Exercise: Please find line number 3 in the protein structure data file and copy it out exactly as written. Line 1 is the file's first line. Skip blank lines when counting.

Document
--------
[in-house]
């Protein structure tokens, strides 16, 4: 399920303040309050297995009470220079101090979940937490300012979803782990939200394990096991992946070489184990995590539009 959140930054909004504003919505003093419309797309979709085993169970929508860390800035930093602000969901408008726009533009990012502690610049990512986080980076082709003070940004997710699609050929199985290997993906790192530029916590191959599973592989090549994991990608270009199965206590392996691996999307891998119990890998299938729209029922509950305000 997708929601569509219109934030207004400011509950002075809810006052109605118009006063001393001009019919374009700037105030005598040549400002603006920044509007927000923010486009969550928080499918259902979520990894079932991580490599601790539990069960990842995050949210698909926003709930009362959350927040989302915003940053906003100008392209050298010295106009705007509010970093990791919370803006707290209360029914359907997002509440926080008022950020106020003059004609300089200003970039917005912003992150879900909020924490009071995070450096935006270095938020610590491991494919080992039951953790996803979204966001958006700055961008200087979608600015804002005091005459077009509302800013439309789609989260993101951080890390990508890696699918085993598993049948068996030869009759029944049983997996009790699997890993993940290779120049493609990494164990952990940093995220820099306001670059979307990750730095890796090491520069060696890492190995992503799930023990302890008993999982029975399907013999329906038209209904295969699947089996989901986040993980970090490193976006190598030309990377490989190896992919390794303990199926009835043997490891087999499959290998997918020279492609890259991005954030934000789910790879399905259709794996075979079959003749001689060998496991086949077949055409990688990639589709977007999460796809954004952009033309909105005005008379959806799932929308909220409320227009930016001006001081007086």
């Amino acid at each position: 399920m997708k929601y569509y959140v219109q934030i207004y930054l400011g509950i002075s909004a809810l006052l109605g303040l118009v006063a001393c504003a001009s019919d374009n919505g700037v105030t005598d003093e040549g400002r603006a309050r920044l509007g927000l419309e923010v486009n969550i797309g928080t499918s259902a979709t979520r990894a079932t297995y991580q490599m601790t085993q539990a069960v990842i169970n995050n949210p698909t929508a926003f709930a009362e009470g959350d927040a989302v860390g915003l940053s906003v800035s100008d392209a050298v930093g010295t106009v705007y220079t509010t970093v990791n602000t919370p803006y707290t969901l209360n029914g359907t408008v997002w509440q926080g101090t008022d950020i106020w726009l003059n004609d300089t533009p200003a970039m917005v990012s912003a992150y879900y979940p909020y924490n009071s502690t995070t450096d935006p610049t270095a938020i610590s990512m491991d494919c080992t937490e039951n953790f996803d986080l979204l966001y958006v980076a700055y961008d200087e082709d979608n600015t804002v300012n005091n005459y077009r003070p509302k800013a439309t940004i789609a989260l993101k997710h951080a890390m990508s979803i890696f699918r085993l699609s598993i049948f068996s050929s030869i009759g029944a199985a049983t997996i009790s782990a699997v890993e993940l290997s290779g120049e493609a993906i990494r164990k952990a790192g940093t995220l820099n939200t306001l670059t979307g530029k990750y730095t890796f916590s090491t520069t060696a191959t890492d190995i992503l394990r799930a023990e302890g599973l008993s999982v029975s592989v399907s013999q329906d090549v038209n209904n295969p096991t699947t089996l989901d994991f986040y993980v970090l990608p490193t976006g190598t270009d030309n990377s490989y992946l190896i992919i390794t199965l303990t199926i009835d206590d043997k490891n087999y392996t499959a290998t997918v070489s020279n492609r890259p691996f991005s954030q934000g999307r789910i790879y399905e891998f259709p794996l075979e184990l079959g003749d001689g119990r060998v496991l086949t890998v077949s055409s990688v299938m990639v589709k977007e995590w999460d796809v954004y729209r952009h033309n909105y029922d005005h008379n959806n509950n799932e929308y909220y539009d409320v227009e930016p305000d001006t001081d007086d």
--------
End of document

């Amino acid at each position: 399920m997708k929601y569509y959140v219109q934030i207004y930054l400011g509950i002075s909004a809810l006052l109605g303040l118009v006063a001393c504003a001009s019919d374009n919505g700037v105030t005598d003093e040549g400002r603006a309050r920044l509007g927000l419309e923010v486009n969550i797309g928080t499918s259902a979709t979520r990894a079932t297995y991580q490599m601790t085993q539990a069960v990842i169970n995050n949210p698909t929508a926003f709930a009362e009470g959350d927040a989302v860390g915003l940053s906003v800035s100008d392209a050298v930093g010295t106009v705007y220079t509010t970093v990791n602000t919370p803006y707290t969901l209360n029914g359907t408008v997002w509440q926080g101090t008022d950020i106020w726009l003059n004609d300089t533009p200003a970039m917005v990012s912003a992150y879900y979940p909020y924490n009071s502690t995070t450096d935006p610049t270095a938020i610590s990512m491991d494919c080992t937490e039951n953790f996803d986080l979204l966001y958006v980076a700055y961008d200087e082709d979608n600015t804002v300012n005091n005459y077009r003070p509302k800013a439309t940004i789609a989260l993101k997710h951080a890390m990508s979803i890696f699918r085993l699609s598993i049948f068996s050929s030869i009759g029944a199985a049983t997996i009790s782990a699997v890993e993940l290997s290779g120049e493609a993906i990494r164990k952990a790192g940093t995220l820099n939200t306001l670059t979307g530029k990750y730095t890796f916590s090491t520069t060696a191959t890492d190995i992503l394990r799930a023990e302890g599973l008993s999982v029975s592989v399907s013999q329906d090549v038209n209904n295969p096991t699947t089996l989901d994991f986040y993980v970090l990608p490193t976006g190598t270009d030309n990377s490989y992946l190896i992919i390794t199965l303990t199926i009835d206590d043997k490891n087999y392996t499959a290998t997918v070489s020279n492609r890259p691996f991005s954030q934000g999307r789910i790879y399905e891998f259709p794996l075979e184990l079959g003749d001689g119990r060998v496991l086949t890998v077949s055409s990688v299938m990639v589709k977007e995590w999460d796809v954004y729209r952009h033309n909105y029922d005005h008379n959806n509950n799932e929308y909220y539009d409320v227009e930016p305000d001006t001081d007086d």